Top Ten Tuesday – My Favourite Comic Series

Top Ten Tuesday is a weekly meme that currently resides at The Artsy Reader Girl and features bloggers sharing lists on various book topics.  For this week’s Top Ten Tuesday participants get a freebie when they get to do any topic of their choice.  While there were a few interesting topics that I was tempted to write about, I decided to write a list about my favourite comic book series.

We are currently in a golden age of comics and creativity and there are some truly amazing comics coming from all the various publishers.  Over the years I have had the great pleasure of reading or collecting quite a few different series, including quite a few superhero comics.  While I tend to easily enjoy most comics that I come across, there are several great series that I would consider my absolute favourites, either because they are exceptionally written and drawn, or because something about that series draws me back in time and time again for a reread.  So I thought that this freebie week would be a good opportunity to highlight these epic and addictive comics, especially as there are some real gems that all comic fans should really try out.

To pull this list together, I went through some of the best of most entertaining series that I have read and picked out my 10 absolute favourite comics, with a generous honourable mentions section.  For this list, I chose to focus purely on ongoing series rather than one-offs or limited series, although I will probably feature a different list for them in the future.  I also avoided several great long-running series, mainly because I have not read all the entries in them.  I think that I came up with a rather good list in the end, containing an interesting collection of comics from several different publishers and universes.  I quite like how this list turned out and I think it encapsulates what my favourite comic series are.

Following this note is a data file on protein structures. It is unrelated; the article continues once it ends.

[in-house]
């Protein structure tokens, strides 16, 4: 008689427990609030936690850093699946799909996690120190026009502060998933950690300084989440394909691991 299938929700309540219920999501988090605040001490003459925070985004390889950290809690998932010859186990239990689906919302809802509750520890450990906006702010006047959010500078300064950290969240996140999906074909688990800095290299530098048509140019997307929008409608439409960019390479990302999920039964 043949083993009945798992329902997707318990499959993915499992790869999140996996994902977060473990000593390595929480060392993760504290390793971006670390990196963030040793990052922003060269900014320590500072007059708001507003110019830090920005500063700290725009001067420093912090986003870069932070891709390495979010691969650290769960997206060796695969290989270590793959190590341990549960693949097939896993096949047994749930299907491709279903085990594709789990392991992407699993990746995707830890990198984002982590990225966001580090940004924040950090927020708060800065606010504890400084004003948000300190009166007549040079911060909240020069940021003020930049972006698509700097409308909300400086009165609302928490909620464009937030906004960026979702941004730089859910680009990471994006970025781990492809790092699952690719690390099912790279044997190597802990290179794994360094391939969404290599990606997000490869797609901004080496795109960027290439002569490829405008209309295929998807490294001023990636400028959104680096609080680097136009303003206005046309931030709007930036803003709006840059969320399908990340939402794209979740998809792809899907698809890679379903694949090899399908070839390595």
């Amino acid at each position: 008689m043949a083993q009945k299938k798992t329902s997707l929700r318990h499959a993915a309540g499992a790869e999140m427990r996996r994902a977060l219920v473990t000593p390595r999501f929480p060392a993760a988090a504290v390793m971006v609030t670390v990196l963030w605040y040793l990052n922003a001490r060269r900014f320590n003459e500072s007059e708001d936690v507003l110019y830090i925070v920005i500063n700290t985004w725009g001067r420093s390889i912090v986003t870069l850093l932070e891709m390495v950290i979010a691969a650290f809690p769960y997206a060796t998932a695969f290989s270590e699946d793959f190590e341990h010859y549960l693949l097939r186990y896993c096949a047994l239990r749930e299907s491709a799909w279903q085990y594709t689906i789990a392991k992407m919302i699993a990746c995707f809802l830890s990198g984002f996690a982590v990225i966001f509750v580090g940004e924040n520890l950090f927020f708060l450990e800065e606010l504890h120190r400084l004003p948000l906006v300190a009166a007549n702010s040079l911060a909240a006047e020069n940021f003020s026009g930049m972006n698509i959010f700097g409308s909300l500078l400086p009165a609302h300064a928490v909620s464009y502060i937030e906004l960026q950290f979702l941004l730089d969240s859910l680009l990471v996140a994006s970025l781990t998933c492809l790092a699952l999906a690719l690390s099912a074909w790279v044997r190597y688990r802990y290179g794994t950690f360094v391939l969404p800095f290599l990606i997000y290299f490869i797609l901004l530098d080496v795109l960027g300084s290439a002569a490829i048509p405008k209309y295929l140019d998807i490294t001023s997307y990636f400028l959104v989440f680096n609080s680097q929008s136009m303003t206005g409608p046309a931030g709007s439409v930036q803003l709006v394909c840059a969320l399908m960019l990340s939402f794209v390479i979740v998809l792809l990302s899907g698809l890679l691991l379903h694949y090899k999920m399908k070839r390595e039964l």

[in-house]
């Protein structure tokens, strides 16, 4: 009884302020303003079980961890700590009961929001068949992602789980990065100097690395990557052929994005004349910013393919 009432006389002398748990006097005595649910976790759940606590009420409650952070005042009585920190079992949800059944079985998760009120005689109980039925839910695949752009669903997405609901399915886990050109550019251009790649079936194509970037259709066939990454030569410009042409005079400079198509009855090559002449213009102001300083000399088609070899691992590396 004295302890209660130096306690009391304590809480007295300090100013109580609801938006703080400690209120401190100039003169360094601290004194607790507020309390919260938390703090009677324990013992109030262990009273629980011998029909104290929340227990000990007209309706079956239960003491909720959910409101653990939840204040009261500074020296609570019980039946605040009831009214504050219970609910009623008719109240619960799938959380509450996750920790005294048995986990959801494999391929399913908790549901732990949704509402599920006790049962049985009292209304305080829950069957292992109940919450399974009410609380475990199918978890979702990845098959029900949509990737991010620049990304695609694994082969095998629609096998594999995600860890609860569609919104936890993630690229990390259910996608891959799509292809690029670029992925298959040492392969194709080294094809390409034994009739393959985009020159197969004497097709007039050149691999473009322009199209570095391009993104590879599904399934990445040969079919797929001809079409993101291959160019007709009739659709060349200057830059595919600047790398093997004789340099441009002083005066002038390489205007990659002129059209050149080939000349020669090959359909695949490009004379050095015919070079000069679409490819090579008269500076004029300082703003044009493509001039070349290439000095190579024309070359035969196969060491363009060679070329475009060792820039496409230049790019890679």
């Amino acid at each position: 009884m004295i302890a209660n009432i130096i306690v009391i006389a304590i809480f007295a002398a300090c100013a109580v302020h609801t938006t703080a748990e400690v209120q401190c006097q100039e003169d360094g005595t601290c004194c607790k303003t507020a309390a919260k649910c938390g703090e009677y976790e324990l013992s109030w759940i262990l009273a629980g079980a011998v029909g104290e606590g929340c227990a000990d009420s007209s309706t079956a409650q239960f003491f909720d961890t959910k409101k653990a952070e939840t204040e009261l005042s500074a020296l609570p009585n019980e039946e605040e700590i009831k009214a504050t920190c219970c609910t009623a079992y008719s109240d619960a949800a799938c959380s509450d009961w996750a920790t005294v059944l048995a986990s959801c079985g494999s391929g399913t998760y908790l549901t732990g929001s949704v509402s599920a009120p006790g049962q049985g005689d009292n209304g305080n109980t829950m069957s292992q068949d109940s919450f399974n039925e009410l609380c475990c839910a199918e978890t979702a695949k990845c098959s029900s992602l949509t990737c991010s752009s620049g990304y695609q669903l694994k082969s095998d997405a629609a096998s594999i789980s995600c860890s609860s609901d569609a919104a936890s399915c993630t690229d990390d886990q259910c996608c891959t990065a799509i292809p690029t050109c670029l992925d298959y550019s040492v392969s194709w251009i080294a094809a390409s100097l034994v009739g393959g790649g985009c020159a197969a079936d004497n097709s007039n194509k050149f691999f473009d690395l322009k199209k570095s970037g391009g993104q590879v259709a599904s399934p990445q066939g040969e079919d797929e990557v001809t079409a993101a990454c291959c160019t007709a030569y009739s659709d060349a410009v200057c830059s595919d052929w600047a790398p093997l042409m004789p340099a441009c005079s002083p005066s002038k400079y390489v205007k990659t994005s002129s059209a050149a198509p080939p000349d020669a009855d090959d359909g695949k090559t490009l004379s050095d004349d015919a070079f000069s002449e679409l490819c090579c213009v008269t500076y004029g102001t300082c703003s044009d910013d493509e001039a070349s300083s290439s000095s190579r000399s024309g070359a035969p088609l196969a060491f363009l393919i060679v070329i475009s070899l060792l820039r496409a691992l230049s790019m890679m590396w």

Honourable Mentions:

Batman (Volume 3)

Batman The War of Jokes and Riddles

One of the series I have most recently gotten into was this recent Batman series.  Starting in 2016, this great comic follows Batman as he faces off against some of his most iconic foes, while really getting to the heart of the Dark Knight and his relationship with his rogues’ gallery.  I have not finished this series off yet, but I have deeply enjoyed several key storylines within it, including the exceptional The War of Jokes and Riddles, and it will be interesting to see where this series lies once I finish all the main volumes in it.

 

Star Wars: Doctor Aphra

Doctor Aphra Volume 1